Google has officially achieved quantum supremacy, its researchers said in a paper published by the scientific journal Nature.
The paper, which was leaked in September, said that Google’s 54-qubit Sycamore processor was able to perform a calculation in 200 seconds that would have taken the world’s most powerful supercomputer 10,000 years.
The milestone, known as quantum supremacy, represents a long-sought-after stride towards realizing the immense promise of quantum computers.
The task itself, which involved executing a randomly chosen sequence of instructions, does not have any particular practical uses. But experts say the achievement is still significant as a demonstration of the future promise of quantum computing.
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“This is a wonderful achievement. The engineering here is just phenomenal,” said Peter Knight, a physicist at Imperial College London, in New Scientist.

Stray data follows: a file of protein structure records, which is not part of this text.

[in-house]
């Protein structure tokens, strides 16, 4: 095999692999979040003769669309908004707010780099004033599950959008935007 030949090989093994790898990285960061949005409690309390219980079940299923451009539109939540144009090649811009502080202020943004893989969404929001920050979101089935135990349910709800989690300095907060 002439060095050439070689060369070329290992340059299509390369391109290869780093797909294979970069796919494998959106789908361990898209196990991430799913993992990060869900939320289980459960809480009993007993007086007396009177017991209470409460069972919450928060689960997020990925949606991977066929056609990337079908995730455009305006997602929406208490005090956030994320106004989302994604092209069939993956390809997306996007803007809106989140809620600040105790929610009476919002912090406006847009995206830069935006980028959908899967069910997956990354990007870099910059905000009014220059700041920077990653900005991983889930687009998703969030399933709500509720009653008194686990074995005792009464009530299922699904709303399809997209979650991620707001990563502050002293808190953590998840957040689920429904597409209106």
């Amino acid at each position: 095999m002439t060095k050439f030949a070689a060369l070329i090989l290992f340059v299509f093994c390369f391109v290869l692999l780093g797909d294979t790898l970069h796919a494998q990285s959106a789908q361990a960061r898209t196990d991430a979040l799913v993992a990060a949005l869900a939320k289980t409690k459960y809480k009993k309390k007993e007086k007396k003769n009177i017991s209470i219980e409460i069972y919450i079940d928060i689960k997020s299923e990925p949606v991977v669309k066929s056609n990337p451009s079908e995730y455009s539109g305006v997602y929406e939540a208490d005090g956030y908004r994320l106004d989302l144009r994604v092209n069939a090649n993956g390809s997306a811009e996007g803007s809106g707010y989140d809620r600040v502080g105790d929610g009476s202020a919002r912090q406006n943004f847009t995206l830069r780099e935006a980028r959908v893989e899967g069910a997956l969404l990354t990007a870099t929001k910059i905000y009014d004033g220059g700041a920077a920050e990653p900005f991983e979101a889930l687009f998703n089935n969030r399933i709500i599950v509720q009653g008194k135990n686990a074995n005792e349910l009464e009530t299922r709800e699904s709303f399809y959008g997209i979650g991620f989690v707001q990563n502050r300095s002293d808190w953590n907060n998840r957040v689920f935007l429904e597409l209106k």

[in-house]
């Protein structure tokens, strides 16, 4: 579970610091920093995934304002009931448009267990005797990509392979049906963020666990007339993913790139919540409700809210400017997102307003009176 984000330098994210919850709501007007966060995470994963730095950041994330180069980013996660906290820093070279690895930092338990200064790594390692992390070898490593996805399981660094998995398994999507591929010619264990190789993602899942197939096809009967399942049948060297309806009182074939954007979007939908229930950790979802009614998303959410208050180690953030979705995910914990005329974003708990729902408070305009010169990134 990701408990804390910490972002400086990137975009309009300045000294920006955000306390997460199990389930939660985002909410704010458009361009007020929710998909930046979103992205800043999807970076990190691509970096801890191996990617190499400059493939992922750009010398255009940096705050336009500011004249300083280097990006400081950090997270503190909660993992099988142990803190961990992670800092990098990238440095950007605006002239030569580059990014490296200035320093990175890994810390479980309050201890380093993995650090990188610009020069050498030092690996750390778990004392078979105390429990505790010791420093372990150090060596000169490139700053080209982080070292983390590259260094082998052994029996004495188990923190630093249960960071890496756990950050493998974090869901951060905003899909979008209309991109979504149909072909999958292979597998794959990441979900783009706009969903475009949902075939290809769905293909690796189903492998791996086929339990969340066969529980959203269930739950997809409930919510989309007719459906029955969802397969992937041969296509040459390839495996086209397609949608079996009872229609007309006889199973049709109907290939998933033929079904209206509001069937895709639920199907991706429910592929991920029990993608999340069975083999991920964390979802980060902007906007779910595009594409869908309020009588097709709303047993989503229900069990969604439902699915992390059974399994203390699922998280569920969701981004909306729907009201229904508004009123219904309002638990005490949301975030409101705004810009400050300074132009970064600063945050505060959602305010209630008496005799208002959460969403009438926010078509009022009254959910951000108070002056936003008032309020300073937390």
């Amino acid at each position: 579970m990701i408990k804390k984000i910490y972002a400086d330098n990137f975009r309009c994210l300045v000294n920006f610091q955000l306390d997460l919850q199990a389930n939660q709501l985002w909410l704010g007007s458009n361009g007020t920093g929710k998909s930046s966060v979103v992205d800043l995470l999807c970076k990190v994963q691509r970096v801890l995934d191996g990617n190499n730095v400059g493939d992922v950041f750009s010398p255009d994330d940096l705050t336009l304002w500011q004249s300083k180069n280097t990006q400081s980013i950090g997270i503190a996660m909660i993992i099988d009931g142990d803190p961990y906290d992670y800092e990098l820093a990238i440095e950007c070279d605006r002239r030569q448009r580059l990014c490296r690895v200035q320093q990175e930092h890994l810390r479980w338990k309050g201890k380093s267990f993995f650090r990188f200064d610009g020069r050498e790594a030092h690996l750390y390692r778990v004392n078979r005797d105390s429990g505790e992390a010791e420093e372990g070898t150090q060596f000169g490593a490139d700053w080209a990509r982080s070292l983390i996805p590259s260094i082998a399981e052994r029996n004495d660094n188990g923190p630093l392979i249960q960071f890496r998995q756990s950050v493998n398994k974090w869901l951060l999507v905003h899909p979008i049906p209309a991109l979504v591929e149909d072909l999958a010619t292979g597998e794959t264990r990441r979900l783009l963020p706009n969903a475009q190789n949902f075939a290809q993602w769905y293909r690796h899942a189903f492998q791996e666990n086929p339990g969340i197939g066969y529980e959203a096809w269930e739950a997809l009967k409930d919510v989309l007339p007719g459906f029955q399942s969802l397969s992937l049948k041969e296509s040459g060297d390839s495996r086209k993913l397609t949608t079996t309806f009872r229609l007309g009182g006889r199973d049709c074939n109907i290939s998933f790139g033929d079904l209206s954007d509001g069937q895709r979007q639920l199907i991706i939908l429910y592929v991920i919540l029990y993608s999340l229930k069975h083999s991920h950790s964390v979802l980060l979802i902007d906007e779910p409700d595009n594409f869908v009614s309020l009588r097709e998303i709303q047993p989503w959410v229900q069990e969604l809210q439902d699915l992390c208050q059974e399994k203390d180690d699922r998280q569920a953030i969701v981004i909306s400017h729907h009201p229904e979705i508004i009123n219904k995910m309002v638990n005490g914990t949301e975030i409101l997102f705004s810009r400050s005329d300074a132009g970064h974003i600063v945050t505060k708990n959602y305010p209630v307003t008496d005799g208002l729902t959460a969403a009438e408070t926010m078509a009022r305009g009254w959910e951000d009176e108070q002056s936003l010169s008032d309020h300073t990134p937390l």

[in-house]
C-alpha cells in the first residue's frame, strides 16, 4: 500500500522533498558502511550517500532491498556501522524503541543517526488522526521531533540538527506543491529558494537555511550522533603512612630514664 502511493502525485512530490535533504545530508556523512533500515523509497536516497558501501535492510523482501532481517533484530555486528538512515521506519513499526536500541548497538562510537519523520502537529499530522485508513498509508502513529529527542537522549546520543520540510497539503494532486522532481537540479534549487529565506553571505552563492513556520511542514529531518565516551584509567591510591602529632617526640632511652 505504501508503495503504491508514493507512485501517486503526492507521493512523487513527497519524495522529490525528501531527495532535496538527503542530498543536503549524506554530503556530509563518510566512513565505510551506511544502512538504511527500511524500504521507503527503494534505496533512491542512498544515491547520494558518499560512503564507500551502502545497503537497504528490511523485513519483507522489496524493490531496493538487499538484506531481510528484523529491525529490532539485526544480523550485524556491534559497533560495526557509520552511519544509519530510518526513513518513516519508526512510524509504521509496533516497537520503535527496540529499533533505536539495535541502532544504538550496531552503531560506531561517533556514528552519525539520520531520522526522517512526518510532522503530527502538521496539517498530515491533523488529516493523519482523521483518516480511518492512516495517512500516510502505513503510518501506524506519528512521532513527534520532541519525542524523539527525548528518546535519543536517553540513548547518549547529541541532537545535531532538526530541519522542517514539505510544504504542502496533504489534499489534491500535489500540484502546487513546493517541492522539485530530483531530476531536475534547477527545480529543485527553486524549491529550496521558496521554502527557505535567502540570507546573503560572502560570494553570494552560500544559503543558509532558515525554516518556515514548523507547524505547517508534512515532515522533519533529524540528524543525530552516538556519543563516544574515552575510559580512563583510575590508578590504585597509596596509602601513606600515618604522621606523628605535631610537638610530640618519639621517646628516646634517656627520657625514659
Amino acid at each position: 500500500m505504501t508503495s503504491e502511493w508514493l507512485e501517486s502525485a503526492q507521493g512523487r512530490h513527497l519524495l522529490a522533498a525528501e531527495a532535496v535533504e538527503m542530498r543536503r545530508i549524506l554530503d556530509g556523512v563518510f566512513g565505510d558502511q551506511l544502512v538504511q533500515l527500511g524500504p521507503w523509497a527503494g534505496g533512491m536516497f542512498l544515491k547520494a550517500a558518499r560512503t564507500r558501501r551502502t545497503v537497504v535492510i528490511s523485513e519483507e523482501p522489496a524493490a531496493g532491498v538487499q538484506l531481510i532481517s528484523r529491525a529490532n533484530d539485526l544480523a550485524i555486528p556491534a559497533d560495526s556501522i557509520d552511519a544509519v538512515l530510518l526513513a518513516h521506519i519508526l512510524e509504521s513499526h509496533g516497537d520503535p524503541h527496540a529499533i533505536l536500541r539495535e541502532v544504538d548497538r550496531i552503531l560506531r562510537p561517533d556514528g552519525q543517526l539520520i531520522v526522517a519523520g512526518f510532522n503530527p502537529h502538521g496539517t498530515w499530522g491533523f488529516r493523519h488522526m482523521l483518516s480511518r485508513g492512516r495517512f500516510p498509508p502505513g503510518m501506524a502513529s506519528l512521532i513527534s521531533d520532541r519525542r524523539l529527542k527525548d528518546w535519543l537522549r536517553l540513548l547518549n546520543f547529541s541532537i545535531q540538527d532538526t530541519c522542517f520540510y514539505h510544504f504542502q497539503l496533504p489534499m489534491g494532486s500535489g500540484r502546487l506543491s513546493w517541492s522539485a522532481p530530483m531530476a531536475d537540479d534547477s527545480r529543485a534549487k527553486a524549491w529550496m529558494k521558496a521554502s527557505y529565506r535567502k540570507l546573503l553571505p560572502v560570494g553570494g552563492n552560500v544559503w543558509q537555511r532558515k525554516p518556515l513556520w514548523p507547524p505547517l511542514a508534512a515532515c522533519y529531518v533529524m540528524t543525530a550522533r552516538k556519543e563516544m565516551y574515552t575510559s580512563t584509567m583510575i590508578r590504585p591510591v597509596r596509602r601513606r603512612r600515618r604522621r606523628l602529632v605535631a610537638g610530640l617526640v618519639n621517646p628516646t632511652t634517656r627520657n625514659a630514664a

“It shows that quantum computing is really hard but not impossible. It is a stepping stone toward a big dream.”
Quantum computing is the area of study focused on developing computer technology based on the principles of quantum theory, which explains the nature and behavior of energy and matter on the quantum (atomic and subatomic) level.
The research community has, however, ignored IBM’s counterclaims and welcomed the news, with scientists telling The New York Times that Google’s breakthrough was like the Wright brothers’ first plane flight in 1903.
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